The Death of the Sex Scene

What we lose when intimacy gets added in postproduction.

Still from the film 'You People'
Parrish Lewis / Netflix

Here’s a theory: Forget sex, forget nudity, forget the soft-focus jazzy humping of Red Shoe Diaries and the silhouetted saliva strings from Top Gun. The history of film and television suggests that, sometimes, the sexiest thing two people can do on-screen is simply look at each other—look, for a prolonged period of time, until the air around them seems to spark; desire and be desired, in the same breath. Never mind the fact that we are watching too, projecting all of our own intentions and experiences into the charged negative space between the characters.

When we talk about the “chemistry” shared by two actors on-screen, we usually mean their ability to look at each other and make us believe in what they’re seeing. But in the recent Netflix movie You People, what’s striking is how little the two stars seem to see each other at all. Early in the film, Ezra (played by Jonah Hill) and Amira (Lauren London) have a microaggression-tinged meet-cute when he jumps into the back of her Mini under the assumption that she’s his Uber driver. He charms her, for no discernible reason other than that it’s in the script—it’s not quite right to say that, throughout, Hill gives off the vibe of a man with a gun to his head, but it’s also not right to say that he doesn’t. Ezra and Amira go on a lunch date and a series of outings where they look at anything except each other—sneakers, an art exhibition, something funny on someone’s phone. Viewers infer that the two are going to have sex via a shot of his besocked feet touching hers; the next morning, Amira tells Ezra that they’re exclusively dating while flossing her teeth, potentially the single least sexy thing one person can do in the presence of another.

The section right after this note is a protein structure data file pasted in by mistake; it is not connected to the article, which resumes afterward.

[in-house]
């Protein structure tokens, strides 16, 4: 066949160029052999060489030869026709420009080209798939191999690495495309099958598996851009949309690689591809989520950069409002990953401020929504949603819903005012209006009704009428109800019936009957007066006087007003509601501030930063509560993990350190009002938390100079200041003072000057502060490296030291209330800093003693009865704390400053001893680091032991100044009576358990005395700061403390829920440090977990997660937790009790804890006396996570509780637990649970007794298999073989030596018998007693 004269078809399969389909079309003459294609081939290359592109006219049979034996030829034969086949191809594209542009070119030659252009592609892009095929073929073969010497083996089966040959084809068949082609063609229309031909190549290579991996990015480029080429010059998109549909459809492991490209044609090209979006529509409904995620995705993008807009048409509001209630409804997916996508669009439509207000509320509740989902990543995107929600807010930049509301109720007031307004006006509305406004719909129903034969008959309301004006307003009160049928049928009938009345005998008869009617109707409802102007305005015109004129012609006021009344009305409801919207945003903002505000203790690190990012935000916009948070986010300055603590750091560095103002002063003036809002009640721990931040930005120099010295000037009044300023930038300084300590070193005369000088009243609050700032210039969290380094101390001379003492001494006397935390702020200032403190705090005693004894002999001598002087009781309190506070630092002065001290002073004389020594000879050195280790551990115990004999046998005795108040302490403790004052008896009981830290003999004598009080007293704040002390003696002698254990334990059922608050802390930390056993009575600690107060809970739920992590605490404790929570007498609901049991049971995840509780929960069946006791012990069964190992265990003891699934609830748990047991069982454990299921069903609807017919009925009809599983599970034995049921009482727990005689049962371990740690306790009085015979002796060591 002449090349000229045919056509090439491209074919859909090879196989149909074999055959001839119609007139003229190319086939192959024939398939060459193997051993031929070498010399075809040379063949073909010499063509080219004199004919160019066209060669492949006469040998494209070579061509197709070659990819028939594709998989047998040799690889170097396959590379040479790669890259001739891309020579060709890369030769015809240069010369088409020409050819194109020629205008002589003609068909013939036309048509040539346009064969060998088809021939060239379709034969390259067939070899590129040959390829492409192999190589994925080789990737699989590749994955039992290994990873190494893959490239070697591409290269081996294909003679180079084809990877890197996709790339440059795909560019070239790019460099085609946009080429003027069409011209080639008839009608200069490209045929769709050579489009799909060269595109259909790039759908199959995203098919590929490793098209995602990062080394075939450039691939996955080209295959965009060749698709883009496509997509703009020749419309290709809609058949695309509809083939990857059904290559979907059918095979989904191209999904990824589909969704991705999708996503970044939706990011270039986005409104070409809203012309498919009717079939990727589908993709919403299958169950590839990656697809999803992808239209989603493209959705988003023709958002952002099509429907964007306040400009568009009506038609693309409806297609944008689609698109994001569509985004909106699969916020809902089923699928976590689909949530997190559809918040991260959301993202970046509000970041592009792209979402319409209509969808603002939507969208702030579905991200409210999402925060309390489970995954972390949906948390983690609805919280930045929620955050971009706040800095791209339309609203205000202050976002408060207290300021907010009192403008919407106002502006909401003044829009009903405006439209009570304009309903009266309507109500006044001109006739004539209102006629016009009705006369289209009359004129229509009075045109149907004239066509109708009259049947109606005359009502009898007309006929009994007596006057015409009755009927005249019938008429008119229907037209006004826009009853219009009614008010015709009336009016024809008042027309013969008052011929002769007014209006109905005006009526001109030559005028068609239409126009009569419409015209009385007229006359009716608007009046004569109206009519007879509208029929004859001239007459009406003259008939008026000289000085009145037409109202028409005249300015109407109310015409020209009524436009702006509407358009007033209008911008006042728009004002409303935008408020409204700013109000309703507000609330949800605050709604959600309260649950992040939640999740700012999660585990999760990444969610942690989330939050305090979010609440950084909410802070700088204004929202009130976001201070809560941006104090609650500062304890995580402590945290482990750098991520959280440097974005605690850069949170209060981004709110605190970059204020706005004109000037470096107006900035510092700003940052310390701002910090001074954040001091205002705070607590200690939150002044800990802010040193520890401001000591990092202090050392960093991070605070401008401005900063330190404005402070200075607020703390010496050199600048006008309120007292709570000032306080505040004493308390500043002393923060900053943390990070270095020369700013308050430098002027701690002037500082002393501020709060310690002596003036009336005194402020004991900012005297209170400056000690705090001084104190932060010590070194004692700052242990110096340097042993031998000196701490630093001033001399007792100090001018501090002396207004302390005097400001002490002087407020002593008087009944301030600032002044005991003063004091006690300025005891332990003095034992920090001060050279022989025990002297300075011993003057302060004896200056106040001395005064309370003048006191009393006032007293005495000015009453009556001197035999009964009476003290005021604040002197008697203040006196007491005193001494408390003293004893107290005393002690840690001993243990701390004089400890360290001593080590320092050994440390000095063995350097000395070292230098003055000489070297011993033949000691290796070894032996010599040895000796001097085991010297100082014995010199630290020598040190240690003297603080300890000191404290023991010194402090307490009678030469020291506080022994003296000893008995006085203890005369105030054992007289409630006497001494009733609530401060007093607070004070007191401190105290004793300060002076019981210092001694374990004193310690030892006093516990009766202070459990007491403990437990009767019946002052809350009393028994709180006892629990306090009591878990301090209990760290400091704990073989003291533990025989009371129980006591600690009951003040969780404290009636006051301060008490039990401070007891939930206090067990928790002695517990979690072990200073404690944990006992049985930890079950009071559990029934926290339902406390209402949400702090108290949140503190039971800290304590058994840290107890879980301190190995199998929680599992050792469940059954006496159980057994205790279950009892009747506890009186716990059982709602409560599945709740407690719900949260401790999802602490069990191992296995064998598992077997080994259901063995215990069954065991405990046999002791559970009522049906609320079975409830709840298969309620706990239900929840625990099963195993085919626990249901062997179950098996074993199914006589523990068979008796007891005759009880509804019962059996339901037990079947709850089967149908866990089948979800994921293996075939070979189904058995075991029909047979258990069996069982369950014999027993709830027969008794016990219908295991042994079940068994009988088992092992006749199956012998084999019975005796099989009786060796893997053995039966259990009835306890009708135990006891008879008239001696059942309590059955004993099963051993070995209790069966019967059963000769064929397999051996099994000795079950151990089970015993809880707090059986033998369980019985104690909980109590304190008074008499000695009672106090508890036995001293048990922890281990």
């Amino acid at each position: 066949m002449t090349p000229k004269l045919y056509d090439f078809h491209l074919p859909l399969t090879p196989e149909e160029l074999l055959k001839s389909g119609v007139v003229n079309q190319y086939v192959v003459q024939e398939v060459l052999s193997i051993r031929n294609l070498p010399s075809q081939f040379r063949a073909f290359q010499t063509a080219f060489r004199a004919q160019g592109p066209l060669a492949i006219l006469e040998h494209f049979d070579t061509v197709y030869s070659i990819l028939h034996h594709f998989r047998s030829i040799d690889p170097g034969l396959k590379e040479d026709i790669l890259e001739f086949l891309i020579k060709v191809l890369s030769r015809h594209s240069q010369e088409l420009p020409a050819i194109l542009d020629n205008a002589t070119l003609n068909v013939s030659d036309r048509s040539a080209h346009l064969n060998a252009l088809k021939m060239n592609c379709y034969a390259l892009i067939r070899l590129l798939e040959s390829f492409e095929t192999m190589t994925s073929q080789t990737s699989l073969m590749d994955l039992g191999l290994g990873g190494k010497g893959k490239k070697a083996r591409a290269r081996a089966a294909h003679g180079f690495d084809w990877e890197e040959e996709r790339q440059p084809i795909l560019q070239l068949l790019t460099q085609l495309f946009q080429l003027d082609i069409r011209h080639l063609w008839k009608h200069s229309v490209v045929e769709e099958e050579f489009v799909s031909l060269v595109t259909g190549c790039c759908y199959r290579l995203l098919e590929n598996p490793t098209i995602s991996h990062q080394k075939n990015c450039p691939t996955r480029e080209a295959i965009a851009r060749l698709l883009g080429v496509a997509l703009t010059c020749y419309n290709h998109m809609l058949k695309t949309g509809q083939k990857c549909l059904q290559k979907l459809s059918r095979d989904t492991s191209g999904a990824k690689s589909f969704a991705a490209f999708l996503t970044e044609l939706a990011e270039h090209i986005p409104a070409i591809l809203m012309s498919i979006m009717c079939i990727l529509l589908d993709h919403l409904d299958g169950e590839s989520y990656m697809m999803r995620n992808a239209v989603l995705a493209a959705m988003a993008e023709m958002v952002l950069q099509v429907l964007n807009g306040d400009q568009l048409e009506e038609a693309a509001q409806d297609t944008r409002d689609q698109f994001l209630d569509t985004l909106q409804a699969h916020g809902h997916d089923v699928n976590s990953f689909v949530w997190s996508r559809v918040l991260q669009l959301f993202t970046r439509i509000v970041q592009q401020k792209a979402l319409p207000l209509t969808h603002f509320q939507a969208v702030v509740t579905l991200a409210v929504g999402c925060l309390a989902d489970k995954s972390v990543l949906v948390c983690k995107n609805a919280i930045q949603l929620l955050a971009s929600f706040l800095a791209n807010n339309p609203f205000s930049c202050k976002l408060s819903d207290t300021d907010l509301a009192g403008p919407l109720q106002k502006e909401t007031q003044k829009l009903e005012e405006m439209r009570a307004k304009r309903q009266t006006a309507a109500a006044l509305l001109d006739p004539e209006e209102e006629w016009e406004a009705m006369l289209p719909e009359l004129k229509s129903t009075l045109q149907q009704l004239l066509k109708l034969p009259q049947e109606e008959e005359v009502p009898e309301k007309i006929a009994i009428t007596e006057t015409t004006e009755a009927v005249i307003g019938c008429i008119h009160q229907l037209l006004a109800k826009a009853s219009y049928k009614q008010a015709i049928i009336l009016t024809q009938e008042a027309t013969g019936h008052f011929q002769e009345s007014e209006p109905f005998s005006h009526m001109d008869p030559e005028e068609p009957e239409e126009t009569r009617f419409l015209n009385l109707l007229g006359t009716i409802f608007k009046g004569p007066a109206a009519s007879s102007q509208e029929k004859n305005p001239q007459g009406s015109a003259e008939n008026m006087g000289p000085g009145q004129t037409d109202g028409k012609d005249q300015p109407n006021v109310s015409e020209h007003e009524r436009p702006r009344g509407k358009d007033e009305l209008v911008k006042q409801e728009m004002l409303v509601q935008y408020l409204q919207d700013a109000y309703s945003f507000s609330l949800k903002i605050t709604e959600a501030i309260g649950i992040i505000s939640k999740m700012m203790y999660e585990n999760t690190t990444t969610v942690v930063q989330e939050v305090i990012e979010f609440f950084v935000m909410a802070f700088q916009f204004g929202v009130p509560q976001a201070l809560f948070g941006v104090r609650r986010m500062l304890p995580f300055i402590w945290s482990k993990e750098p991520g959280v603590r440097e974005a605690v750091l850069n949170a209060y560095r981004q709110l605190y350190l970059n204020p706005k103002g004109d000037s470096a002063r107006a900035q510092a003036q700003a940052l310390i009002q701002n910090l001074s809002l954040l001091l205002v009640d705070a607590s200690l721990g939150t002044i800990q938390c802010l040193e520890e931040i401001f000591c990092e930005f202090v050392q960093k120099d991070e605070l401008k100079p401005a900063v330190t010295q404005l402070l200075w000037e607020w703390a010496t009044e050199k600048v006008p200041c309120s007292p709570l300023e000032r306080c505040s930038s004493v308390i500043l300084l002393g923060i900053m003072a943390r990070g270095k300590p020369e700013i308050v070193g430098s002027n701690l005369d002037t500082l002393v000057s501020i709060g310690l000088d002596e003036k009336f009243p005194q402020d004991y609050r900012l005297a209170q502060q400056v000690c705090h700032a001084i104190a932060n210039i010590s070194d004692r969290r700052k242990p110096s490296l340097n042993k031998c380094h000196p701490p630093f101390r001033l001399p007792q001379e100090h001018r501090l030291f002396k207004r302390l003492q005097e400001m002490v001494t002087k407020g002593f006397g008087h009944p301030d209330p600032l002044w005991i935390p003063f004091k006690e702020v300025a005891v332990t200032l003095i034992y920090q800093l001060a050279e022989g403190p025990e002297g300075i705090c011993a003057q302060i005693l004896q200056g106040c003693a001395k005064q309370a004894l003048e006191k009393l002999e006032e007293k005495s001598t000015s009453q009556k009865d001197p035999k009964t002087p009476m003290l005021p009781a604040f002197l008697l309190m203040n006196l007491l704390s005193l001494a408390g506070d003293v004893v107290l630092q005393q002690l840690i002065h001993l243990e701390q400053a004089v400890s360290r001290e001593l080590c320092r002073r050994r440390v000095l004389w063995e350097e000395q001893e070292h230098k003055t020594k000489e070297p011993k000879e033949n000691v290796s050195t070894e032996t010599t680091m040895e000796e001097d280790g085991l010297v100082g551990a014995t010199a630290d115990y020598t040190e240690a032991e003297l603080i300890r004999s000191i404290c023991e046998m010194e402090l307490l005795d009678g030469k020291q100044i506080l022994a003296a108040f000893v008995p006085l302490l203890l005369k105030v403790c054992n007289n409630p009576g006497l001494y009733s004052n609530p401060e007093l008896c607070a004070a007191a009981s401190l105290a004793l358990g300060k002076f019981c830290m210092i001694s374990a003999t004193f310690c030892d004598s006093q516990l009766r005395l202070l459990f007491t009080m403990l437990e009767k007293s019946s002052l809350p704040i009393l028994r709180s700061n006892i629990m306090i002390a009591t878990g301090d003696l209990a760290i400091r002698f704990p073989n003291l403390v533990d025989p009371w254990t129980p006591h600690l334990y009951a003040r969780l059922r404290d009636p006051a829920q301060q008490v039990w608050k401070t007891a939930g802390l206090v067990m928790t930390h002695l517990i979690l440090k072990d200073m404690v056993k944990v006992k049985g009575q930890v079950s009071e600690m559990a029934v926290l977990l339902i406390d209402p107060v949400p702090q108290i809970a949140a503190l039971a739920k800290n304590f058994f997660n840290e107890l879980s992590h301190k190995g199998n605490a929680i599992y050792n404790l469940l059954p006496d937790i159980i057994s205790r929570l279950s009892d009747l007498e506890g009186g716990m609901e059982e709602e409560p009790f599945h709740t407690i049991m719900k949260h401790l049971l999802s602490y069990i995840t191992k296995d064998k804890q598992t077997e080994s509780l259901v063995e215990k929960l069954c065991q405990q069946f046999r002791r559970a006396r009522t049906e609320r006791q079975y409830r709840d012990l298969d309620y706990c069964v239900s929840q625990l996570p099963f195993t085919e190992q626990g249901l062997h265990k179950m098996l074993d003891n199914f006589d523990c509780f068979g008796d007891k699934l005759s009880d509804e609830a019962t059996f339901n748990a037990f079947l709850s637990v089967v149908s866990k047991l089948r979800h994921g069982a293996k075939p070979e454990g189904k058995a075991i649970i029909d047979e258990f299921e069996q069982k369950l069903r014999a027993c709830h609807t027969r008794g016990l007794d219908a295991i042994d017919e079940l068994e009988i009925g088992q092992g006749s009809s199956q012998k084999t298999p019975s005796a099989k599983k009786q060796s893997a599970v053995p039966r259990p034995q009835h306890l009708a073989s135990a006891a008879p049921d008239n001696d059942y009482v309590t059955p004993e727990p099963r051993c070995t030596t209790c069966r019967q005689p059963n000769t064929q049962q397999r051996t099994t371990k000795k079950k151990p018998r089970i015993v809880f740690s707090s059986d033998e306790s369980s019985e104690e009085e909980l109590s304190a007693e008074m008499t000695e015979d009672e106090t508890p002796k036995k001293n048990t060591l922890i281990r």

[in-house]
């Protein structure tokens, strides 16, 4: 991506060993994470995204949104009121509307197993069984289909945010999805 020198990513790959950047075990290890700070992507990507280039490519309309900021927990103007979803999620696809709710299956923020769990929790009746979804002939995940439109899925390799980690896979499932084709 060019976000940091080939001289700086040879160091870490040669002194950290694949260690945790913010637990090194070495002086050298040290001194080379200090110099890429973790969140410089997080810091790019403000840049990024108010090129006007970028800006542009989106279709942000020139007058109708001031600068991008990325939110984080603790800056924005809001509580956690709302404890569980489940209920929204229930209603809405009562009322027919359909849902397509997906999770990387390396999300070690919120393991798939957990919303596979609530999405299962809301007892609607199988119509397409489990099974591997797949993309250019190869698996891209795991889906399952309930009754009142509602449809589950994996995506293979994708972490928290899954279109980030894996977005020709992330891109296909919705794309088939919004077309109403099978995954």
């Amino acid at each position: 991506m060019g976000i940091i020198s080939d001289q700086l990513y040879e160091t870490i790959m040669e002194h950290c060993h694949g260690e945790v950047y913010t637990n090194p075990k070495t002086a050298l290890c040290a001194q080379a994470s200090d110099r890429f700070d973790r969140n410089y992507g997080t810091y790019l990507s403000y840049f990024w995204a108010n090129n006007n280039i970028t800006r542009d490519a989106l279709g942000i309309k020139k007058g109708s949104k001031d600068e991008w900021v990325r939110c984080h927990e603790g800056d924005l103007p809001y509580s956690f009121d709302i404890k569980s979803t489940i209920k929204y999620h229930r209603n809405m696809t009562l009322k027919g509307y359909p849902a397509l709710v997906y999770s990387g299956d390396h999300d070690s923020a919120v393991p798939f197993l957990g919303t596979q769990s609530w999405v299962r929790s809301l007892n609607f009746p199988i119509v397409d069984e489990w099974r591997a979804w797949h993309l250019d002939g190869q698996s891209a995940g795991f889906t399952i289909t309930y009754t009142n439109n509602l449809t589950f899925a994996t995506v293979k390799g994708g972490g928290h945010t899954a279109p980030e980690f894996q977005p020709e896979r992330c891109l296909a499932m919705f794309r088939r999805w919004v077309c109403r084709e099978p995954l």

The two characters have almost negative chemistry, which makes plausible the recent assertion by an actor in the film that the pair’s one kiss, right at the end of the movie, was computer generated in postproduction, supposedly because of COVID protocols. This might seem logical—we’re already living in a moment of deepfake porn, so why not deepfake make-out scenes, if all parties concerned give their consent? In fact, why not eliminate filmed love scenes altogether? The actor Penn Badgley, who stars in the Netflix series You, recently gave an interview to Variety in which he said that the fourth season of the show contains fewer sex scenes at his request, because they’d long made him uncomfortable. Actors typically dislike intimate scenes; directors have historically used them to abuse their power. If they went away, what would we actually lose?

Maybe everything. The thrilling intimacy of the reciprocated gaze used to be everywhere in film and television. It’s Cecilia and Robbie, in Atonement, getting caught in each other’s stare after she climbs, soaking wet, out of a fountain. It’s Monica finally meeting Quincy’s eyes and not being able to look away as he reaches for the strap of her dress in Love & Basketball. That interaction, by the way, is almost identical to one of the greatest televised sex scenes of all time: the moment when Connell and Marianne negotiate, in Normal People, how to make love for the first time, each looking at the other with the kind of curious erotic intensity that isn’t negated by laughter or even awkwardness. Virtually the entirety of Portrait of a Lady on Fire is an experiment with the charged act of surveying, posing, and being seen. Even sitcoms can get it right—think Nick, staring at Jess with a distinctly uncomic desire after he unexpectedly kisses her for the first time on New Girl.